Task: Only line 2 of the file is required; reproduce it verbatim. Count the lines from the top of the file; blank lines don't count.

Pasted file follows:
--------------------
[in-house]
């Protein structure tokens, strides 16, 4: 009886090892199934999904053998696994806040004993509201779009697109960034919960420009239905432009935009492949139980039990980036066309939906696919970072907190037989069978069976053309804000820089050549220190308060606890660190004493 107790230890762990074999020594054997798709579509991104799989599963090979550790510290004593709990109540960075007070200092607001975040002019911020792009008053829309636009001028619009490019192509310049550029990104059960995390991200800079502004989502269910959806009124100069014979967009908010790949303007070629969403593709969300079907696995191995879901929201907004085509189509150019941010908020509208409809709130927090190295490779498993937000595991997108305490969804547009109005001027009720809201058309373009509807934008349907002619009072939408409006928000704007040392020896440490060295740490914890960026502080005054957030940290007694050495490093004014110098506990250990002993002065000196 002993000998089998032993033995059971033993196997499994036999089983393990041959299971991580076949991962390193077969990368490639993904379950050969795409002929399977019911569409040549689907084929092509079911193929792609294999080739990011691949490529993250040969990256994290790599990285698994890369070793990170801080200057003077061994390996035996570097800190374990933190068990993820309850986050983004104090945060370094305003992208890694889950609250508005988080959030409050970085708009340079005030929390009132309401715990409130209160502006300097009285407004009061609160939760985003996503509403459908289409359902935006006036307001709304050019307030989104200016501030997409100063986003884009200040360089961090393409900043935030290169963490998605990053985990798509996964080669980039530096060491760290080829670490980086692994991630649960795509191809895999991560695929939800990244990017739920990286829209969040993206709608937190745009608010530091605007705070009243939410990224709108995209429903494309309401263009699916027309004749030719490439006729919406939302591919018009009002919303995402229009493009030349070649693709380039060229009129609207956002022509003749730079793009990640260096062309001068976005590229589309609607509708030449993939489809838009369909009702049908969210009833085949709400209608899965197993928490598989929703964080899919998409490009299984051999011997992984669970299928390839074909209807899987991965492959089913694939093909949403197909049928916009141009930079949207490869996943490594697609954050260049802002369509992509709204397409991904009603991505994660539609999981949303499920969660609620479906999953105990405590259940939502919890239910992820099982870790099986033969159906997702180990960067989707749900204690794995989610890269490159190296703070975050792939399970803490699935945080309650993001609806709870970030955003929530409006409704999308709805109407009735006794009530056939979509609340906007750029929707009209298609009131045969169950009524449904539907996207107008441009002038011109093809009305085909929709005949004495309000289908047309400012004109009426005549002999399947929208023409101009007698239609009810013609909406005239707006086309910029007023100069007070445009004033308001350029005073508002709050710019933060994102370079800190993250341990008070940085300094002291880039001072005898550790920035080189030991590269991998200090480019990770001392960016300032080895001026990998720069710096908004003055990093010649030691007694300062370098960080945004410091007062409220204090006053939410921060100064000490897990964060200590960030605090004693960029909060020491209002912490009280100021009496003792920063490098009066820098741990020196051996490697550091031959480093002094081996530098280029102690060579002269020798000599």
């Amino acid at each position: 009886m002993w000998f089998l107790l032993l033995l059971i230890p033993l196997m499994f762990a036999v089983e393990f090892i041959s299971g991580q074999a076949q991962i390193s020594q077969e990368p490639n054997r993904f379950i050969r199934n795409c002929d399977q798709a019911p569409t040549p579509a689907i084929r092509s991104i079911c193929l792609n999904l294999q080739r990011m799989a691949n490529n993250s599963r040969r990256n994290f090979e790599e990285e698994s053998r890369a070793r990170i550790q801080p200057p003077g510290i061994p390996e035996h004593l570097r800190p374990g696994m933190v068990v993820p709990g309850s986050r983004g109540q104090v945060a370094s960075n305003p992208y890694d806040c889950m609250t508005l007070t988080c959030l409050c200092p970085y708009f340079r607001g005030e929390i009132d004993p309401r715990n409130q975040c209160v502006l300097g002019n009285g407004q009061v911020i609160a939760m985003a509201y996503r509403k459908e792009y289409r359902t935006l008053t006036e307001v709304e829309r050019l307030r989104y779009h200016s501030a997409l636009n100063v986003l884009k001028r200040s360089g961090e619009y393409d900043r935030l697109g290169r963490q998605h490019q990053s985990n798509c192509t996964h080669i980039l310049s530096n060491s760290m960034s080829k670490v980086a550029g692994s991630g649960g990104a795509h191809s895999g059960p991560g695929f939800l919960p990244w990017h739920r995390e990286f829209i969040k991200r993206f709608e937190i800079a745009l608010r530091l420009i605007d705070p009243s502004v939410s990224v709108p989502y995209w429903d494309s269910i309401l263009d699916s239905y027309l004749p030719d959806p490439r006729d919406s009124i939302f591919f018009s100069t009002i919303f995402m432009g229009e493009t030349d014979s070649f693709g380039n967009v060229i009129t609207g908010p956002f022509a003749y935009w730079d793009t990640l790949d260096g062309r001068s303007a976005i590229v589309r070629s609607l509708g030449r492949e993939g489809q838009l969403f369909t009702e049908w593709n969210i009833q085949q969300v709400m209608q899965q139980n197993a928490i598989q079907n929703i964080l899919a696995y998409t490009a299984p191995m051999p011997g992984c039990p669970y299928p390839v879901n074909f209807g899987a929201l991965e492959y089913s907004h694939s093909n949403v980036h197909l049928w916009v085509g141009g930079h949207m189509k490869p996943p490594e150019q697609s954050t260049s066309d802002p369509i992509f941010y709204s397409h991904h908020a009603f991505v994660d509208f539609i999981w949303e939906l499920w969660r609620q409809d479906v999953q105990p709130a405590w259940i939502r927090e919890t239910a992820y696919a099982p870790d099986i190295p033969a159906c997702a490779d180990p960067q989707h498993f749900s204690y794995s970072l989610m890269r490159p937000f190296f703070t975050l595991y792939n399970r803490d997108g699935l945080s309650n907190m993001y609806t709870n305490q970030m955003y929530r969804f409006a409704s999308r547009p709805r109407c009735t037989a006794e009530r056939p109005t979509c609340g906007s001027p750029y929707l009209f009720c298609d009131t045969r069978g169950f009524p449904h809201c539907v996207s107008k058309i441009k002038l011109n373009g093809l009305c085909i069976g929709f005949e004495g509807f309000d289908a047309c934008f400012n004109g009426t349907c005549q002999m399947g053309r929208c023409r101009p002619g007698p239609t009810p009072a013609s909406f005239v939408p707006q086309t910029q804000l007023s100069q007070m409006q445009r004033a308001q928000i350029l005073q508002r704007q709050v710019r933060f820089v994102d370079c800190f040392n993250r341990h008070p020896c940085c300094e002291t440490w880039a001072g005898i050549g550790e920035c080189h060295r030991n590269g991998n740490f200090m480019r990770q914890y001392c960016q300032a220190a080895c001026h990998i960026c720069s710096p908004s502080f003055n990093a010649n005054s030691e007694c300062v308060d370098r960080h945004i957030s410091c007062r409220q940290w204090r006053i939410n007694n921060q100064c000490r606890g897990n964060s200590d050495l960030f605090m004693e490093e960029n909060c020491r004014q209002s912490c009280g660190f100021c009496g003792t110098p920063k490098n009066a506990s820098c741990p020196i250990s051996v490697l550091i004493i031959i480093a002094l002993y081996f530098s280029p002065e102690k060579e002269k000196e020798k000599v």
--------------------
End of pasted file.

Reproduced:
């Protein structure tokens, strides 16, 4: 009886090892199934999904053998696994806040004993509201779009697109960034919960420009239905432009935009492949139980039990980036066309939906696919970072907190037989069978069976053309804000820089050549220190308060606890660190004493 107790230890762990074999020594054997798709579509991104799989599963090979550790510290004593709990109540960075007070200092607001975040002019911020792009008053829309636009001028619009490019192509310049550029990104059960995390991200800079502004989502269910959806009124100069014979967009908010790949303007070629969403593709969300079907696995191995879901929201907004085509189509150019941010908020509208409809709130927090190295490779498993937000595991997108305490969804547009109005001027009720809201058309373009509807934008349907002619009072939408409006928000704007040392020896440490060295740490914890960026502080005054957030940290007694050495490093004014110098506990250990002993002065000196 002993000998089998032993033995059971033993196997499994036999089983393990041959299971991580076949991962390193077969990368490639993904379950050969795409002929399977019911569409040549689907084929092509079911193929792609294999080739990011691949490529993250040969990256994290790599990285698994890369070793990170801080200057003077061994390996035996570097800190374990933190068990993820309850986050983004104090945060370094305003992208890694889950609250508005988080959030409050970085708009340079005030929390009132309401715990409130209160502006300097009285407004009061609160939760985003996503509403459908289409359902935006006036307001709304050019307030989104200016501030997409100063986003884009200040360089961090393409900043935030290169963490998605990053985990798509996964080669980039530096060491760290080829670490980086692994991630649960795509191809895999991560695929939800990244990017739920990286829209969040993206709608937190745009608010530091605007705070009243939410990224709108995209429903494309309401263009699916027309004749030719490439006729919406939302591919018009009002919303995402229009493009030349070649693709380039060229009129609207956002022509003749730079793009990640260096062309001068976005590229589309609607509708030449993939489809838009369909009702049908969210009833085949709400209608899965197993928490598989929703964080899919998409490009299984051999011997992984669970299928390839074909209807899987991965492959089913694939093909949403197909049928916009141009930079949207490869996943490594697609954050260049802002369509992509709204397409991904009603991505994660539609999981949303499920969660609620479906999953105990405590259940939502919890239910992820099982870790099986033969159906997702180990960067989707749900204690794995989610890269490159190296703070975050792939399970803490699935945080309650993001609806709870970030955003929530409006409704999308709805109407009735006794009530056939979509609340906007750029929707009209298609009131045969169950009524449904539907996207107008441009002038011109093809009305085909929709005949004495309000289908047309400012004109009426005549002999399947929208023409101009007698239609009810013609909406005239707006086309910029007023100069007070445009004033308001350029005073508002709050710019933060994102370079800190993250341990008070940085300094002291880039001072005898550790920035080189030991590269991998200090480019990770001392960016300032080895001026990998720069710096908004003055990093010649030691007694300062370098960080945004410091007062409220204090006053939410921060100064000490897990964060200590960030605090004693960029909060020491209002912490009280100021009496003792920063490098009066820098741990020196051996490697550091031959480093002094081996530098280029102690060579002269020798000599």